Thursday, 1 July 2010

A brilliant holiday, the wonderful French landscape and returning home

Well, that's it for another year then. Our traditional 2-week holiday in the south of France has come and gone, seemingly in the blink of an eye, and it is back to the grind. But what a wonderful holiday it was - perhaps the best ever. And, by all accounts, we did a good job of dodging the weather. I'd had reports that the spring had been very iffy, just about everywhere over the south of France. Summer must have arrived on the Cote d'Azur just about the same time as we did. And when we moved to Languedoc, the weather was still relatively cool and dull - but it got better almost as soon as we arrived, and was fantastic for the rest of the week.

Having previously holidayed in southern France at many different times of the year, from mid-May to late August and all points inbetween, I can now say with some certainty that late June will be our preferred time from hereon. Slightly too late for the spring flowers and some of the seasonal fruits, but the weather is generally more reliable. And, oh, the scenery! At most times of the year, the scenery in northern France cannot hold a candle to the middle and south. But this year, it looked a pretty picture from top to bottom. In fact, the traditionally long and sometimes tedious journey back to Calais was an absolute joy. Having departed Laurens at around 10 am, we headed to Pézenas to pick up a few bits and some provisions from the supermarket and fill-up with diesel. We then headed for a quick visit to Domaine d'Archimbaud in Saint-Saturnin (of which more in an upcoming post). Having originally hoped to hit Clermont Ferrand (200 miles up the A75 autoroute) by midday, we didn't actually leave Saint-Saturnin until 12.30, so we were already 3 hours behind schedule. Never mind - I had a cunning plan to avoid the nightmare of circumnavigating (or at least circumventing) Paris, despite the fact that TomTom always seems to send us that way. My plan was to set the destination as Rouen. You still get pretty close to Paris, but veer-off north-west at Versailles. The "normal" route takes you around (or very often, in our case, though) Paris, then on through the pretty boring Picardy and Pas de Calais countryside. The Rouen route is slightly further, but much quicker and much prettier.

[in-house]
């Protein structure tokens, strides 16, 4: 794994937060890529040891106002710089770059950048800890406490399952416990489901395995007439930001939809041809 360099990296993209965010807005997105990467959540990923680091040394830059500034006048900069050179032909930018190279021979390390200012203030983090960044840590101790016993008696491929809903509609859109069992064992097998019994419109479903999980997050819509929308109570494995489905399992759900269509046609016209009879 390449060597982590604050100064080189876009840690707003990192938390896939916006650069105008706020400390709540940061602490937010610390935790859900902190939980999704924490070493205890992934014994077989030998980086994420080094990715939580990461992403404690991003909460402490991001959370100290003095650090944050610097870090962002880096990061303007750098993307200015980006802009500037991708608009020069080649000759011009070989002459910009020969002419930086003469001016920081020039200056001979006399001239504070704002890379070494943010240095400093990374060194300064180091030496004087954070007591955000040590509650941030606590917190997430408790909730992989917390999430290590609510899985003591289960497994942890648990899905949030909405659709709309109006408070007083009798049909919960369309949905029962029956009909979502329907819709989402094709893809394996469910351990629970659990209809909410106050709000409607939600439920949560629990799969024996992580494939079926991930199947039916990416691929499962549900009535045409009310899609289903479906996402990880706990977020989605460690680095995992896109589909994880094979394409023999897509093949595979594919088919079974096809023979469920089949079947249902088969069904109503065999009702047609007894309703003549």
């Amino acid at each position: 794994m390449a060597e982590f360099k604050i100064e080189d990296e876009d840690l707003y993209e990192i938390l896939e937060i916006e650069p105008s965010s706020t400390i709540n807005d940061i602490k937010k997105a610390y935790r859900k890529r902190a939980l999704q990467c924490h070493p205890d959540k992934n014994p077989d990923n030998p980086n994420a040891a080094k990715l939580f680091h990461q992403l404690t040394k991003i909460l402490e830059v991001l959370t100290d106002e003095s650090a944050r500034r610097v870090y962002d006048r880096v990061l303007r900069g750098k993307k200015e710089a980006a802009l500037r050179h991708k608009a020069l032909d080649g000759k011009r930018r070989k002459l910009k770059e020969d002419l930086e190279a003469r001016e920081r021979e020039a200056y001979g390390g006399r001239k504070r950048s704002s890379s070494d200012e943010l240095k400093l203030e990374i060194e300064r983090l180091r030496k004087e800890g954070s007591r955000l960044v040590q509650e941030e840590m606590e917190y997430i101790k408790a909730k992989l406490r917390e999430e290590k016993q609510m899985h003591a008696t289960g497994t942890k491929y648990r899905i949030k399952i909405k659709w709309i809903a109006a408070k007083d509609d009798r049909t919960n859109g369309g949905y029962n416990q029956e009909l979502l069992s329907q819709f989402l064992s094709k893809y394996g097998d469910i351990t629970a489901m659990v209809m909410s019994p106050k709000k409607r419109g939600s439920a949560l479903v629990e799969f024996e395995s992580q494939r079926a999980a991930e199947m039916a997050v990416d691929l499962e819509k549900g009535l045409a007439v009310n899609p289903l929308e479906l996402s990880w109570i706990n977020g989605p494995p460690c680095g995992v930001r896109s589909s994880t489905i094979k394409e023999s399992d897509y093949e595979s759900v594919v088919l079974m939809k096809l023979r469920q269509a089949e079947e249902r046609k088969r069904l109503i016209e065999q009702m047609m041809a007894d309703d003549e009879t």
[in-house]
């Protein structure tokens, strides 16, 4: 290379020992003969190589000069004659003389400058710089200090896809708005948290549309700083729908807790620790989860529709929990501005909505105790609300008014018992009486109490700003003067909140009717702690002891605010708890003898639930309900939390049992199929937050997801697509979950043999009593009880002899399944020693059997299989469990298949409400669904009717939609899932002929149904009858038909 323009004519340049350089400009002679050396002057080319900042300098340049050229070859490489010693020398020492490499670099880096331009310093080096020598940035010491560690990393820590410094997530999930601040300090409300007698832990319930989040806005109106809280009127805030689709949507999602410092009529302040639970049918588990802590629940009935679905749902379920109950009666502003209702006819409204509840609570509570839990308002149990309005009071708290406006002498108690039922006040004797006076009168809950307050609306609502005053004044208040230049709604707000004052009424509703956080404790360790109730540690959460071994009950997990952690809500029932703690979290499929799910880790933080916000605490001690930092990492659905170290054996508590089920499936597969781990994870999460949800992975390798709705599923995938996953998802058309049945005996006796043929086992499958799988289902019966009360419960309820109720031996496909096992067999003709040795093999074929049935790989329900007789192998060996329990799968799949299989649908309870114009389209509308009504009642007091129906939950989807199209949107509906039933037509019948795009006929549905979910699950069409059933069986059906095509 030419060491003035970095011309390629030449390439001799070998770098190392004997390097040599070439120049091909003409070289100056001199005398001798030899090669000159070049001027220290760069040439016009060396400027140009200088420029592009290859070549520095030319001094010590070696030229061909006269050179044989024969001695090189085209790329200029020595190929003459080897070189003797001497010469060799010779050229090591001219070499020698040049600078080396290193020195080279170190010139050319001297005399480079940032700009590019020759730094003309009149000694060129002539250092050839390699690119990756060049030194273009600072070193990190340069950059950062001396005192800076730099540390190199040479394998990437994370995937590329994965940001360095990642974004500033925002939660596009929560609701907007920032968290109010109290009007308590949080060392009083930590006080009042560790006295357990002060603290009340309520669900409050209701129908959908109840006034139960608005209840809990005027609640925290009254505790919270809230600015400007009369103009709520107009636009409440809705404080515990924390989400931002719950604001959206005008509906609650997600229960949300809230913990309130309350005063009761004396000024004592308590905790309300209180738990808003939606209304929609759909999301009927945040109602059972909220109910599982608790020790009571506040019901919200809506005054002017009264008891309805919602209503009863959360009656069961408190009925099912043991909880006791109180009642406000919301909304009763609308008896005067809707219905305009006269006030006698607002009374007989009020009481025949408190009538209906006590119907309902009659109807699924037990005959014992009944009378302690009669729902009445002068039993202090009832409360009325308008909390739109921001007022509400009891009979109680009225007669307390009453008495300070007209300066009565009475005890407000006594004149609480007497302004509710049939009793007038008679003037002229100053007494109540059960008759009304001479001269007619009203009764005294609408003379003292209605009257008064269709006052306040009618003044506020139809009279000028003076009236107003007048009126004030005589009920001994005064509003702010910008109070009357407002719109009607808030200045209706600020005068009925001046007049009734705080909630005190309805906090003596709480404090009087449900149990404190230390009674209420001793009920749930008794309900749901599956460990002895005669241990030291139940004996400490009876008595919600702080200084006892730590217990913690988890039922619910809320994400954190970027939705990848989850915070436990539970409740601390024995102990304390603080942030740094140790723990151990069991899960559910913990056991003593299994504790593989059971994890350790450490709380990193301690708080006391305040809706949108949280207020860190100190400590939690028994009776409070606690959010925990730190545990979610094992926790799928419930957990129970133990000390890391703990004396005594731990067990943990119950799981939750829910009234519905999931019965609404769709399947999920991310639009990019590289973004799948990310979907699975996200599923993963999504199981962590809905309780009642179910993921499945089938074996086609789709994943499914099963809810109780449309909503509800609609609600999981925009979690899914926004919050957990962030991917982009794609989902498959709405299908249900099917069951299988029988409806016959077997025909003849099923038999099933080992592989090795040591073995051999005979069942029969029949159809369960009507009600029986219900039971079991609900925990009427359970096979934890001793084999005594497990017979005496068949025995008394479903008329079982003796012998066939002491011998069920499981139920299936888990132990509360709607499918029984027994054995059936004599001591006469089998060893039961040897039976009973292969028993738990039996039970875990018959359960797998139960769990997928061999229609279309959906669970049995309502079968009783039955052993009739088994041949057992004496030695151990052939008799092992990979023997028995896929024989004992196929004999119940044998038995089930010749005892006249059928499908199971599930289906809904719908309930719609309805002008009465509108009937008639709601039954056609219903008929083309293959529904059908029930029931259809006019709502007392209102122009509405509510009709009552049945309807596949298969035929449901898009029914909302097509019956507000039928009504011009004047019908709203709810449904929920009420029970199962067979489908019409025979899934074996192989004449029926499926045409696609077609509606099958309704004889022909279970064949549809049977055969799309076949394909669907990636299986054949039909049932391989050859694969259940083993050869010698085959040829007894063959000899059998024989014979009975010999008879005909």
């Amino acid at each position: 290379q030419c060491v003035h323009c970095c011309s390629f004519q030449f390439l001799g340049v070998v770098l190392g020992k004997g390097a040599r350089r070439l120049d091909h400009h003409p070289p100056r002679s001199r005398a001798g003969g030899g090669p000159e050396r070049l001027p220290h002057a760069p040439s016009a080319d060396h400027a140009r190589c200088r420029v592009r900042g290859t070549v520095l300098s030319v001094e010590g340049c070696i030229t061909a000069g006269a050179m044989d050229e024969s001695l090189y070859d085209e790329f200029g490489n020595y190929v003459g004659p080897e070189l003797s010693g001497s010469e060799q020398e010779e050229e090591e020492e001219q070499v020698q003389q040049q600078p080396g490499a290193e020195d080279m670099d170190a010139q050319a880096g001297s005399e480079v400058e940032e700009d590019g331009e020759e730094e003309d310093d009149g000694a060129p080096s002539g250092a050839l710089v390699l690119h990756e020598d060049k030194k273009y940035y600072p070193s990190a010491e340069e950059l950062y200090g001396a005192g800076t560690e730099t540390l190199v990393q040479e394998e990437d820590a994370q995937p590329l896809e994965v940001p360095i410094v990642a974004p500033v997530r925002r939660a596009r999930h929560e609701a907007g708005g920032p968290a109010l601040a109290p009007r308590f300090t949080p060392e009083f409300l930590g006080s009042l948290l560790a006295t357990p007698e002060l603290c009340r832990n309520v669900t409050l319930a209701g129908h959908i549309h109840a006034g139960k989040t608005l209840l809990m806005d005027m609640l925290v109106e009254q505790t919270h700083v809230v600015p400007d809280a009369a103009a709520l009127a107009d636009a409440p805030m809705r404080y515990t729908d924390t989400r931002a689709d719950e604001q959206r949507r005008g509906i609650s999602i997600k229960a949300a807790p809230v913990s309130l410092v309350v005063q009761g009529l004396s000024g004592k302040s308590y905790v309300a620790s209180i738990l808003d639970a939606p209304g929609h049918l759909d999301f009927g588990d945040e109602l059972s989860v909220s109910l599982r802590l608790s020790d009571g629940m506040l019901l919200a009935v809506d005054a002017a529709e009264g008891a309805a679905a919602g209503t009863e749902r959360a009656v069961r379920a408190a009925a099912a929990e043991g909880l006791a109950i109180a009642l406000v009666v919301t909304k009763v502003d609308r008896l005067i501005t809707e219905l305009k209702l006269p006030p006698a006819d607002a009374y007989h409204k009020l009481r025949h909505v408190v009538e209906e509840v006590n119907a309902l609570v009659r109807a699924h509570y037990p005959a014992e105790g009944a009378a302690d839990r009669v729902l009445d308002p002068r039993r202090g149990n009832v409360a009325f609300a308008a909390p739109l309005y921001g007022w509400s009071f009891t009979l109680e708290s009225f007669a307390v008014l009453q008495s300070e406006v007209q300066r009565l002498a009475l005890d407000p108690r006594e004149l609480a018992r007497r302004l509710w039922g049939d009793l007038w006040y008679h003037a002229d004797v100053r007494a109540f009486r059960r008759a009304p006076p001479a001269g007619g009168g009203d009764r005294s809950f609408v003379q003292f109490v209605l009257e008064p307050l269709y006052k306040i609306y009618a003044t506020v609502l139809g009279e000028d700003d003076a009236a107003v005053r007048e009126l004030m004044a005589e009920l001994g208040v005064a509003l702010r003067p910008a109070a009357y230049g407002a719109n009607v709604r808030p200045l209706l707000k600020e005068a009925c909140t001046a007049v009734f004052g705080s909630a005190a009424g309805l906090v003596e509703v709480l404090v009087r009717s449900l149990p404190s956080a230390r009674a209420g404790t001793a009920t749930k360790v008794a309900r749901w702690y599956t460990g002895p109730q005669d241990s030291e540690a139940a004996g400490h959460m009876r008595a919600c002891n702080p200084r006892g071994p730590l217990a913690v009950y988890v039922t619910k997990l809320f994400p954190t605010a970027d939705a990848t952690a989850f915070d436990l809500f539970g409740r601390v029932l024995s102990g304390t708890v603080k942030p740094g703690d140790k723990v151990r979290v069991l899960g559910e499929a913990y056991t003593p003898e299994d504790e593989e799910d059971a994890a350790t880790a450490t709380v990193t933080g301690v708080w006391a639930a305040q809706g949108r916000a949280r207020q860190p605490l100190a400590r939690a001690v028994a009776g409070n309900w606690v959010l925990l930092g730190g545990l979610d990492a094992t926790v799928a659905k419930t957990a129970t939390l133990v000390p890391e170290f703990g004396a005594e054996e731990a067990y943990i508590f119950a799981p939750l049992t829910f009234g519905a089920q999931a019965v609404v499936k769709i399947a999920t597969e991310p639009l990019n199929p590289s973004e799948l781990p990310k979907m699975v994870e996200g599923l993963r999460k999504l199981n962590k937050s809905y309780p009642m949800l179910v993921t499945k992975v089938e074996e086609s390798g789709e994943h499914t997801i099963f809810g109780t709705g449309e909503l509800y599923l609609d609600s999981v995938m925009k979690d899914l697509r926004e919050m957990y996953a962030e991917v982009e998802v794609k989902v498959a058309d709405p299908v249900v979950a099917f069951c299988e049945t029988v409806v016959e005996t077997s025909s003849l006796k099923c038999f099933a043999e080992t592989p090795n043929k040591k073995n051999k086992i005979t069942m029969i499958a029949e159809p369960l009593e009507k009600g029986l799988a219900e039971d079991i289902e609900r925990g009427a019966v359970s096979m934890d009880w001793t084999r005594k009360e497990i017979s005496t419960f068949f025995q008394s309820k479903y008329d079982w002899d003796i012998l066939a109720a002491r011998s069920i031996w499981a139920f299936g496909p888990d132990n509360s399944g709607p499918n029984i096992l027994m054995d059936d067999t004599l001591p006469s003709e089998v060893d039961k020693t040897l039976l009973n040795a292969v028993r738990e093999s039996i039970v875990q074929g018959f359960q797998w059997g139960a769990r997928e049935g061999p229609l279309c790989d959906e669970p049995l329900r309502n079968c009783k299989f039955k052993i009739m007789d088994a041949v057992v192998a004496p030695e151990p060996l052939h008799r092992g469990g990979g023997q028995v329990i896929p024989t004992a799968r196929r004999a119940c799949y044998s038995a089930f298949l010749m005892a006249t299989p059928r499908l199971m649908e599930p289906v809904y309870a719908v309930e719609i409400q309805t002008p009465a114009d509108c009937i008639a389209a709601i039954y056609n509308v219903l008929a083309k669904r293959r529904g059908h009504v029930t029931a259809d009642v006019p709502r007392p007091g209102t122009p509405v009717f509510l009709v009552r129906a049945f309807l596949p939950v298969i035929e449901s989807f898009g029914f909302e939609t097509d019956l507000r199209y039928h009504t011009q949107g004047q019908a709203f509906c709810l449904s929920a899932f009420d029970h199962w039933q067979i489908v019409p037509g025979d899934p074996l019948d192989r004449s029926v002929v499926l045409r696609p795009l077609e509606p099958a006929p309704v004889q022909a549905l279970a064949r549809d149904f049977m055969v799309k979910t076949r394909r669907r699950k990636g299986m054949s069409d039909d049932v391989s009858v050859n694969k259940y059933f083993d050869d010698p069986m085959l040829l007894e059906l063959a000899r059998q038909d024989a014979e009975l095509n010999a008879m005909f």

As I say, France was wearing its prettiest clothes the day we returned. From the spectacular autoroute climb up the Pas d'Escalette and onto the Causse de Larzac, over the stunning Millau Viaduct, then uphill and down dale over the Massif Central to Clermont Ferrand, the weather and the scenery were stunning. If ever a motorway journey can be described as beautiful, the A75 is it. For around 180 miles, you climb as high as 1120 metres, and rarely get below 800 metres, through France's most remote and least-populated regions. One of these days, we will actually stop there to really explore this beautiful region, rather than drive straight across it.

The A75 autoroute climbs through the Tunnel de Pas d'Escalette - almost a kilometre long

Driving over the magnificent Viaduc de Millau -
- one of a select few man-made structures which actually enhance the landscape
(no, it isn't completely an illusion - it really does slope a little from one end to the other)

From Clermont Ferrand, you can see the volcanoes of the Auvergne in the distance. Then the roads flatten-out a little, and it is rolling countryside and vast open fields for the next 2 or 3 hundred miles. We hit Rouen just as the sun was beginning to set over the River Seine, which was a pretty sight. An hour or so later, as the last rays of daylight disappeared, we stopped at a service station for a comfort break - which is when I took this photo..........

A spectacular full moon rising over central Normandy, at the end of a long, hot, sunny day